Wednesday, June 21, 2017

My Commencement Address to the Graduating Class of 2017

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Bill Templeman, June 3, 2017
Each year at this time the rich and famous are called upon to bestow a little wisdom to the new flock of graduates who are about to be ejected, utterly unprepared, into the trench warfare of life. As Margaret Atwood said in a commencement address she gave years ago: "Even in the best of times, it (graduating) is more or less like being pushed over a cliff, and these are not the best of times."
Oh, for the sweet chance to dispense a bit of free advice to this captive audience! If only I could give a commencement address....
But I am neither famous nor rich. So, in spite of my decades of diligent service at becoming who I am today, fame has successfully eluded me. I will never be called upon to give a commencement address.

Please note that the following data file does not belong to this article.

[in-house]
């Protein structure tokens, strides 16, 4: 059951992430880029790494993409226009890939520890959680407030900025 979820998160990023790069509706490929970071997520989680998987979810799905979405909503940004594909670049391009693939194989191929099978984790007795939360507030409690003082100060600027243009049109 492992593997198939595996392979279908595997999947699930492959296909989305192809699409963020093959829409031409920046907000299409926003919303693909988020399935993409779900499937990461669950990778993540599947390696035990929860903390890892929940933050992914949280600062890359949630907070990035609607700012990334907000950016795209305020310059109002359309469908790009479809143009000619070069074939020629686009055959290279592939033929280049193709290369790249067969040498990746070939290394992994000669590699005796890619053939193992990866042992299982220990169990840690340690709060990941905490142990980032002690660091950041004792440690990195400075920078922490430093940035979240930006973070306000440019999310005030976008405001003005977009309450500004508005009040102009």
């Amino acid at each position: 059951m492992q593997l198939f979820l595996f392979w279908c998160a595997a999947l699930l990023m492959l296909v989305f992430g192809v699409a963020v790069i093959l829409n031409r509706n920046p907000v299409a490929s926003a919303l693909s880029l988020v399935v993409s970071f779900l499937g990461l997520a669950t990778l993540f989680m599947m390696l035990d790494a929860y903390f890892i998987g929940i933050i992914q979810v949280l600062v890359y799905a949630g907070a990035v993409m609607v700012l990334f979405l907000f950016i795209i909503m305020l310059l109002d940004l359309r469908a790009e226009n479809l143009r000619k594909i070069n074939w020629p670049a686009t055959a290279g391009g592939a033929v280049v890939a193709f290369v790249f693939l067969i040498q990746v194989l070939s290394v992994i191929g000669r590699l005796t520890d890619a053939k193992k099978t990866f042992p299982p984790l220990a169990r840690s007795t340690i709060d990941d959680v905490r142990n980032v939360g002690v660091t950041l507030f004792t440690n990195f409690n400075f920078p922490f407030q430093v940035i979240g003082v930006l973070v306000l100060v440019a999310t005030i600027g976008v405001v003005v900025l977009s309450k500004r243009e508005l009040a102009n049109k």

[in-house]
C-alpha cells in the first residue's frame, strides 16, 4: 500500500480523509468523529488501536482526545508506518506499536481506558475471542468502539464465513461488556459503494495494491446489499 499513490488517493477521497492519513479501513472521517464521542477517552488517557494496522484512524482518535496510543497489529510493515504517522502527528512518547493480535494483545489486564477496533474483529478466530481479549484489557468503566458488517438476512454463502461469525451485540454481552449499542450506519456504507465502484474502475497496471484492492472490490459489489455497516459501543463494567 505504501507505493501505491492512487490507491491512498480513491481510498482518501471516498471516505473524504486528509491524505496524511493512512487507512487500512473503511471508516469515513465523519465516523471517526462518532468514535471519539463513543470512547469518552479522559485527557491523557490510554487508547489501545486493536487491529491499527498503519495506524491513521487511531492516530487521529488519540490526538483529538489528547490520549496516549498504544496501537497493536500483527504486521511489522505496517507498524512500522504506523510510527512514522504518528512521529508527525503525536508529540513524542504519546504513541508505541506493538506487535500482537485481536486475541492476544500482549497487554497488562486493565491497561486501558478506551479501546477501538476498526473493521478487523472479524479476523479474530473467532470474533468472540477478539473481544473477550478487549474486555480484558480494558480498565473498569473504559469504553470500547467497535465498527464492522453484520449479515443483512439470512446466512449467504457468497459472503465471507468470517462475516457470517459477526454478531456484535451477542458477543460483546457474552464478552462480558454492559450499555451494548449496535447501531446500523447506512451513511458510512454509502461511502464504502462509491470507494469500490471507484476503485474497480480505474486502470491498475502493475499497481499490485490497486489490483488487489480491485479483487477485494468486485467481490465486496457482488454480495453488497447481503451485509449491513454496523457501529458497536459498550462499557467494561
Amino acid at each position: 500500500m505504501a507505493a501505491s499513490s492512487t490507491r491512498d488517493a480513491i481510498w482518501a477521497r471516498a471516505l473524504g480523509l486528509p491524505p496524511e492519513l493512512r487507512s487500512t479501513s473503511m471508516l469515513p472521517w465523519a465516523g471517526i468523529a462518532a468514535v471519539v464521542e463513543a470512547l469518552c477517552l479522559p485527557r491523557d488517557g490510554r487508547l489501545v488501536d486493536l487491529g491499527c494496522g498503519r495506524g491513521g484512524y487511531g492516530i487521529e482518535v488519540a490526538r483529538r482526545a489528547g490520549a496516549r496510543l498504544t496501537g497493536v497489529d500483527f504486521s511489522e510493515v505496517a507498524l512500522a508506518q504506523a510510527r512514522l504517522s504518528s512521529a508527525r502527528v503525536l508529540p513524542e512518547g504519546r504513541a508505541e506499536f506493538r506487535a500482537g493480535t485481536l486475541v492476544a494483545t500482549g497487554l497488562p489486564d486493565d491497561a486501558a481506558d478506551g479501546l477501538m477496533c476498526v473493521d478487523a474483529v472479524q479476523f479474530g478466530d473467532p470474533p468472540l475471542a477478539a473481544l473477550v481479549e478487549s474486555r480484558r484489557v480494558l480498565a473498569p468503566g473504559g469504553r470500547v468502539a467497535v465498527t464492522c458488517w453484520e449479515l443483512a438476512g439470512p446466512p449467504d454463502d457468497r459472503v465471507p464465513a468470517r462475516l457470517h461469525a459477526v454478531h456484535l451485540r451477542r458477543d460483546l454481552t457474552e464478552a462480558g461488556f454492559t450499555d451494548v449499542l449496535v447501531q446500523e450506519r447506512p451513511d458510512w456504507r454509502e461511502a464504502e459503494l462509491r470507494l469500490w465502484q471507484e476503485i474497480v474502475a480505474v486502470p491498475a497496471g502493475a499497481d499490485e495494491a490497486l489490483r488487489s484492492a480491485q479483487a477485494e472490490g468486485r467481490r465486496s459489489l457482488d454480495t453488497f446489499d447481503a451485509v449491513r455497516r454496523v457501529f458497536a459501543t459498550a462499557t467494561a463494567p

Too bad. Faced with the gap between my pent-up urge to be a commencement speaker and the continued lack of demand for my services, I will have to be content with this address in absentia.
Herewith is my address to the Graduating Class of 2017:
Dear Graduates, Family Members, and Friends:
Beware of fossils like me who are too eager to dispense free advice. Don't listen to what they say about the tangibles -- careers, money and technology. But stay open what they may say about the intangibles -- love, birth, death, the passage of time, taking risks, making decisions and living life on purpose. Remember that you are not the first person in the universe to be young and to face the decision of what to do with your life.